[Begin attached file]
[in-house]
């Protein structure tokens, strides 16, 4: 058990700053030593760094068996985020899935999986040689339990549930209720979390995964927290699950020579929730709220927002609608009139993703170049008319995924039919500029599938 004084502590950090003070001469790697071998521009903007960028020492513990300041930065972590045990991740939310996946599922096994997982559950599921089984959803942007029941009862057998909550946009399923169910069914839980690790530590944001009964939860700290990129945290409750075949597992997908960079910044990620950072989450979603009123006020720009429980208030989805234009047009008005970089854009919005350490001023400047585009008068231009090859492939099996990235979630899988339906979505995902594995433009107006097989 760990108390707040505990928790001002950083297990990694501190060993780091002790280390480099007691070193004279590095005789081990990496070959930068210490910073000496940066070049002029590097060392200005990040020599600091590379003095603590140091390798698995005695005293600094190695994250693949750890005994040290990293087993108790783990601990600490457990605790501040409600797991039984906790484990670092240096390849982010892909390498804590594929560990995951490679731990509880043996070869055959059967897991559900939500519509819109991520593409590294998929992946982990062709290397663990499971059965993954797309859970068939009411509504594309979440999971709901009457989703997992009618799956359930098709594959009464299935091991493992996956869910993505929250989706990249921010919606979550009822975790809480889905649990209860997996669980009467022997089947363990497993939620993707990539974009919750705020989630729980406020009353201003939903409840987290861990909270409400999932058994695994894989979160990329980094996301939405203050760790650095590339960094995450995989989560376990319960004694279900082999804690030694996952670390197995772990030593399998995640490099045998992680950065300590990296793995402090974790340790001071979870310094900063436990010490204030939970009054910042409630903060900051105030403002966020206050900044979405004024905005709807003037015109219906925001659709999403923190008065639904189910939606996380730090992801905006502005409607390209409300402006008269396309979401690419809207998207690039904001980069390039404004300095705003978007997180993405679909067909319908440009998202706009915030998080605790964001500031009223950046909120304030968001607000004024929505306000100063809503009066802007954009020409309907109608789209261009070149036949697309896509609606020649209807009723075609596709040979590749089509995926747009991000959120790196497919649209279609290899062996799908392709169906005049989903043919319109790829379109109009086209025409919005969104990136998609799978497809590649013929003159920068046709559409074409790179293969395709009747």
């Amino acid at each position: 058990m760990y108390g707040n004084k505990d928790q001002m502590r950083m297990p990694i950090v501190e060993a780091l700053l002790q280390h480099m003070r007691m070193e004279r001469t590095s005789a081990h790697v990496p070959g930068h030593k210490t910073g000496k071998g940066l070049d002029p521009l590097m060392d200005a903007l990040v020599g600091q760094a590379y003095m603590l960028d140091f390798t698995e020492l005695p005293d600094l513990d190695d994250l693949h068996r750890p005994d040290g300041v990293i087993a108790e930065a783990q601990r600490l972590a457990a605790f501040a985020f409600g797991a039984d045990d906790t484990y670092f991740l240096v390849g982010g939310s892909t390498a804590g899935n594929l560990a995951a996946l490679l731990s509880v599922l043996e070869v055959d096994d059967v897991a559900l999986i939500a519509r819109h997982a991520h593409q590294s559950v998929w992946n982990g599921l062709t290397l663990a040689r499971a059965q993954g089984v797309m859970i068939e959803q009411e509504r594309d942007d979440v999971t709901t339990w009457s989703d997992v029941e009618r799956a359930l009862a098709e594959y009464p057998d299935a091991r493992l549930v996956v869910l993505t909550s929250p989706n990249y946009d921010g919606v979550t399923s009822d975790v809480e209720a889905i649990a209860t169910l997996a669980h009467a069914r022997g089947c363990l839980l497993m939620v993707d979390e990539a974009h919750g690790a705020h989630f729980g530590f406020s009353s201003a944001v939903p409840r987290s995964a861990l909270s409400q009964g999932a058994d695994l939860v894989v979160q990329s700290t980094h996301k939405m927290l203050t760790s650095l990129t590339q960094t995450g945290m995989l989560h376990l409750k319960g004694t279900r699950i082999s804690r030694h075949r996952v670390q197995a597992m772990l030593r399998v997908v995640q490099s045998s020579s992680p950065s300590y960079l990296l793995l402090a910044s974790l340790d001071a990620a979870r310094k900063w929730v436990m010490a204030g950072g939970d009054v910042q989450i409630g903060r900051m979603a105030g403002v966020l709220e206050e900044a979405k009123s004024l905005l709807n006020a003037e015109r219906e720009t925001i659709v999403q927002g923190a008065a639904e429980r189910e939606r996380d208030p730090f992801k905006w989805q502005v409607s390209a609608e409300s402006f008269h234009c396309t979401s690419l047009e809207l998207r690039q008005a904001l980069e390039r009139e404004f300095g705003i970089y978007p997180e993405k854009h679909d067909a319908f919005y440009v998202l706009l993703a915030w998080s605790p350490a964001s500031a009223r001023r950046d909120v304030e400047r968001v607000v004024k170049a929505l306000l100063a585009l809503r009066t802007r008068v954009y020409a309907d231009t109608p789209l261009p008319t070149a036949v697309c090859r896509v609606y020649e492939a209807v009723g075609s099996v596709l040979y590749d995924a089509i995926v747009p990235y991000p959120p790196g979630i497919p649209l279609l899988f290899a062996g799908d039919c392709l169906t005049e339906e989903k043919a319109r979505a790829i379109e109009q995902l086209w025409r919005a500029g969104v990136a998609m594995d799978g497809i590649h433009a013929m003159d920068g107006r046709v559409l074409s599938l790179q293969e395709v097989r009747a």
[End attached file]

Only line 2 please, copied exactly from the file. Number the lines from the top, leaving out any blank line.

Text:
């Protein structure tokens, strides 16, 4: 058990700053030593760094068996985020899935999986040689339990549930209720979390995964927290699950020579929730709220927002609608009139993703170049008319995924039919500029599938 004084502590950090003070001469790697071998521009903007960028020492513990300041930065972590045990991740939310996946599922096994997982559950599921089984959803942007029941009862057998909550946009399923169910069914839980690790530590944001009964939860700290990129945290409750075949597992997908960079910044990620950072989450979603009123006020720009429980208030989805234009047009008005970089854009919005350490001023400047585009008068231009090859492939099996990235979630899988339906979505995902594995433009107006097989 760990108390707040505990928790001002950083297990990694501190060993780091002790280390480099007691070193004279590095005789081990990496070959930068210490910073000496940066070049002029590097060392200005990040020599600091590379003095603590140091390798698995005695005293600094190695994250693949750890005994040290990293087993108790783990601990600490457990605790501040409600797991039984906790484990670092240096390849982010892909390498804590594929560990995951490679731990509880043996070869055959059967897991559900939500519509819109991520593409590294998929992946982990062709290397663990499971059965993954797309859970068939009411509504594309979440999971709901009457989703997992009618799956359930098709594959009464299935091991493992996956869910993505929250989706990249921010919606979550009822975790809480889905649990209860997996669980009467022997089947363990497993939620993707990539974009919750705020989630729980406020009353201003939903409840987290861990909270409400999932058994695994894989979160990329980094996301939405203050760790650095590339960094995450995989989560376990319960004694279900082999804690030694996952670390197995772990030593399998995640490099045998992680950065300590990296793995402090974790340790001071979870310094900063436990010490204030939970009054910042409630903060900051105030403002966020206050900044979405004024905005709807003037015109219906925001659709999403923190008065639904189910939606996380730090992801905006502005409607390209409300402006008269396309979401690419809207998207690039904001980069390039404004300095705003978007997180993405679909067909319908440009998202706009915030998080605790964001500031009223950046909120304030968001607000004024929505306000100063809503009066802007954009020409309907109608789209261009070149036949697309896509609606020649209807009723075609596709040979590749089509995926747009991000959120790196497919649209279609290899062996799908392709169906005049989903043919319109790829379109109009086209025409919005969104990136998609799978497809590649013929003159920068046709559409074409790179293969395709009747």